Read part one here.
Airship Ambassador: What elements did you specifically include so readers could feel the The Seven O’Clock Man history?
Kate Heartfield: When I think of this story, I get a clear image in my mind of the opening scene of the story, of Jacques carrying his lantern as people threw food at him from the windows above, of the hard packed earth of the town square beneath his feet. I wrote that scene before I had any other elements of the story firm in my head, and I hope it carries the reader right into Jacques’ world as it did for me.
AA: How long did it take to write, and rewrite, The Seven O’Clock Man? What were the deadlines and publishing schedule like for you?
KH: Some stories come more easily than others. This was one of the hard ones. I struggled and struggled to figure out how I wanted the plot to work. It went through several rewrites and a couple of rounds of feedback from critique partners, and then finally I had a version I was happy with. That coincided with the call for submissions to Clockwork Canada, which seemed like fate: I can’t imagine a more suitable home for this story.
AA: Every author I’ve talked with has a different journey to seeing their works in print. What have your publishing experiences been like?
KH: I’ve always written fiction. About 15 years ago, I started to publish a few non-speculative stories in literary journals, but I was most interested in writing novels – I have a trunk full of novels, most of which will never see the light of day. In 2007, I had the fortune to be mentored by the novelist Paul Quarrington, who died tragically young a few years later, through the Humber creative writing by correspondence program. A few years ago, I got serious about writing short speculative fiction, and have had more than 20 stories published in anthologies and in pro markets such as Strange Horizons and Escape Pod since 2013. In 2014, I signed with my agent, Jennie Goloboy. This year, I wrote a novella called “The Course of True Love”, part of the Monstrous Little Voices collection of Shakespearean fantasy from Abaddon Books.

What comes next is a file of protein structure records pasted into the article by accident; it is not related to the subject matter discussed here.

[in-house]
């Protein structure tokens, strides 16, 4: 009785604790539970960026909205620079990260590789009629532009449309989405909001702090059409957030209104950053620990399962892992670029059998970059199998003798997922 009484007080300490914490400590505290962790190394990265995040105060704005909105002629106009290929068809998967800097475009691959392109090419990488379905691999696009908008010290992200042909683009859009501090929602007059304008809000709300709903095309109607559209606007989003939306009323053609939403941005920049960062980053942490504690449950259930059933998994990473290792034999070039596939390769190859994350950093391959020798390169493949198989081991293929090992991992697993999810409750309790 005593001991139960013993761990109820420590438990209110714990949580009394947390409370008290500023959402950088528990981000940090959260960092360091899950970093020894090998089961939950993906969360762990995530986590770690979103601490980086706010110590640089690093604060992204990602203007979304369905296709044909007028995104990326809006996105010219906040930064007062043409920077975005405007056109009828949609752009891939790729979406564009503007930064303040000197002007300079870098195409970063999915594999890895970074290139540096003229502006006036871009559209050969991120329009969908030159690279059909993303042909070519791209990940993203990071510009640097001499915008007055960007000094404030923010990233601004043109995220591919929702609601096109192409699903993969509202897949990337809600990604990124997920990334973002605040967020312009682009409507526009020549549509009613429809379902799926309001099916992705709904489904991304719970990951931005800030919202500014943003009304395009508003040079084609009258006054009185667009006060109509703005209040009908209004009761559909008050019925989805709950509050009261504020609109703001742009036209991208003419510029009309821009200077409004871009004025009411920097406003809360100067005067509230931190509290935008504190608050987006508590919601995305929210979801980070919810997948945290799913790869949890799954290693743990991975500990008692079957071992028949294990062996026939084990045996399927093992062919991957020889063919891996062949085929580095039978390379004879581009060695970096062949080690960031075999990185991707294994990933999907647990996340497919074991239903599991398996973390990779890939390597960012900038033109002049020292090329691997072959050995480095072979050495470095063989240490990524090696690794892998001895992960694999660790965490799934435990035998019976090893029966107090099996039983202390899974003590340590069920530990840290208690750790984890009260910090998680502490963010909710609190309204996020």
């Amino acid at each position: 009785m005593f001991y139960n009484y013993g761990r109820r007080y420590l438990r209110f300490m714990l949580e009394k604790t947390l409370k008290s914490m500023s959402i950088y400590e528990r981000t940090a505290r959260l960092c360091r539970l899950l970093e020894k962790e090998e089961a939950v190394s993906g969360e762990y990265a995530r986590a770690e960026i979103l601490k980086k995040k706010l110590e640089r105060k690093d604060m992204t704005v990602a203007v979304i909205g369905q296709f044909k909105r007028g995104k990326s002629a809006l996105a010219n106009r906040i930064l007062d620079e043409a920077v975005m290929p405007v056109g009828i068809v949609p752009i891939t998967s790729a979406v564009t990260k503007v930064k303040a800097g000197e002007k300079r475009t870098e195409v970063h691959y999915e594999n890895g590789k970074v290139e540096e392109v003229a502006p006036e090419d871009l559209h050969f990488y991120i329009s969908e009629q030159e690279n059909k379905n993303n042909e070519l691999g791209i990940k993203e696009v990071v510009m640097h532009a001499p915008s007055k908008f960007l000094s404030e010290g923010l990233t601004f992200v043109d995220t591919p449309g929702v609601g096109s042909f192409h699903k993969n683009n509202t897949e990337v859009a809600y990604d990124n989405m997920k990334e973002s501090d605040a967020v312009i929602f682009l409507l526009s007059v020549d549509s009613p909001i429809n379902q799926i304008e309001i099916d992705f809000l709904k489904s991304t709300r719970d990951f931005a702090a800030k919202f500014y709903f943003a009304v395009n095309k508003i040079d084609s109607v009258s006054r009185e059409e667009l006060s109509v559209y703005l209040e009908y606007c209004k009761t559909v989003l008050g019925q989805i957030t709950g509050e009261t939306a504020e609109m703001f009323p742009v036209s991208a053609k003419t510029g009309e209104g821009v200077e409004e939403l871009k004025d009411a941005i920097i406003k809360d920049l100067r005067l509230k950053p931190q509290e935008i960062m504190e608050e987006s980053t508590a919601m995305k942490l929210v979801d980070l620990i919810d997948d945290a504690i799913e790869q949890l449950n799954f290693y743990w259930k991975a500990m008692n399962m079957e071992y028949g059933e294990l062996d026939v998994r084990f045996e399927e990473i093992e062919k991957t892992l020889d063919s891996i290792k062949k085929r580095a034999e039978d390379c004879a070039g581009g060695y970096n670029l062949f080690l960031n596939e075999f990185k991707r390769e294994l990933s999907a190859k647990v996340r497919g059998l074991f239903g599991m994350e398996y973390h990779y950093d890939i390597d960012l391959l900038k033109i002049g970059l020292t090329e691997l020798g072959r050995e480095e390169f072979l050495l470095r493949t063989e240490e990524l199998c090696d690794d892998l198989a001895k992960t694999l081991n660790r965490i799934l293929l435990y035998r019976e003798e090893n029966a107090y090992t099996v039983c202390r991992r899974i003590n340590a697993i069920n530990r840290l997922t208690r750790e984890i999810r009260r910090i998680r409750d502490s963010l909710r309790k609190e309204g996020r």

AA: How are new readers finding you – conventions, website, word of mouth, etc?
KH: This year, I’m staying close to home, which is Ottawa, Canada. I’ll be at Ad Astra in Toronto for the launch of Clockwork Canada. I’ll be at Prose in the Park in Ottawa in June, and in Kingston, Ontario in July for the Limestone Genre Expo. Then I’ll be at Can-Con in Ottawa in September. I have a story coming in May in Lackington’s Magazine: that one is called “The Automatic Prime Ministers”, but it doesn’t have automata in it! My website is heartfieldfiction.com and I’m always on Twitter at @kateheartfield.
AA: Have you been on book tours and to conventions? What has that been like, and the fan reaction?
KH: I try to get to WorldCon at least once every few years, and to other bigger conventions such as World Fantasy. It’s a great help to me to meet other writers and fans.
AA: How is Ottawa for writing? Does location matter for resources, access, publicity, etc